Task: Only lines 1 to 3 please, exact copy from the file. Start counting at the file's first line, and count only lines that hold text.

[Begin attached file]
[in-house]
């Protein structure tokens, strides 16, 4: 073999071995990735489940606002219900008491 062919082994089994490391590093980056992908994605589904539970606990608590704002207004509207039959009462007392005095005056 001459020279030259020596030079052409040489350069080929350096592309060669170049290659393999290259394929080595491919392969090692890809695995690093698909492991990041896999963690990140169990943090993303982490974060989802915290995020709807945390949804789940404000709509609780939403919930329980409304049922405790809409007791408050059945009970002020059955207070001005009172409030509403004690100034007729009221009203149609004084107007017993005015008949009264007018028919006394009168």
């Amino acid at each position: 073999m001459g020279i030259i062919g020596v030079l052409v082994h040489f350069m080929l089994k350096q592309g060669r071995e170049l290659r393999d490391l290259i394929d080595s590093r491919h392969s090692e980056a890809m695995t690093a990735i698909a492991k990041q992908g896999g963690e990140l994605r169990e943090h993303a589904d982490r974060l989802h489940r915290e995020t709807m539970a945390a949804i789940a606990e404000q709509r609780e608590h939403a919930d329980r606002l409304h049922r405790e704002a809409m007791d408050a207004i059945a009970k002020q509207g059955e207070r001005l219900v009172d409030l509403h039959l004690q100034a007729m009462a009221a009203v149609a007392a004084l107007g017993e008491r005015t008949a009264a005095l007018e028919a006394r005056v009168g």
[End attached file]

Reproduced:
[in-house]
């Protein structure tokens, strides 16, 4: 073999071995990735489940606002219900008491 062919082994089994490391590093980056992908994605589904539970606990608590704002207004509207039959009462007392005095005056 001459020279030259020596030079052409040489350069080929350096592309060669170049290659393999290259394929080595491919392969090692890809695995690093698909492991990041896999963690990140169990943090993303982490974060989802915290995020709807945390949804789940404000709509609780939403919930329980409304049922405790809409007791408050059945009970002020059955207070001005009172409030509403004690100034007729009221009203149609004084107007017993005015008949009264007018028919006394009168």
């Amino acid at each position: 073999m001459g020279i030259i062919g020596v030079l052409v082994h040489f350069m080929l089994k350096q592309g060669r071995e170049l290659r393999d490391l290259i394929d080595s590093r491919h392969s090692e980056a890809m695995t690093a990735i698909a492991k990041q992908g896999g963690e990140l994605r169990e943090h993303a589904d982490r974060l989802h489940r915290e995020t709807m539970a945390a949804i789940a606990e404000q709509r609780e608590h939403a919930d329980r606002l409304h049922r405790e704002a809409m007791d408050a207004i059945a009970k002020q509207g059955e207070r001005l219900v009172d409030l509403h039959l004690q100034a007729m009462a009221a009203v149609a007392a004084l107007g017993e008491r005015t008949a009264a005095l007018e028919a006394r005056v009168g």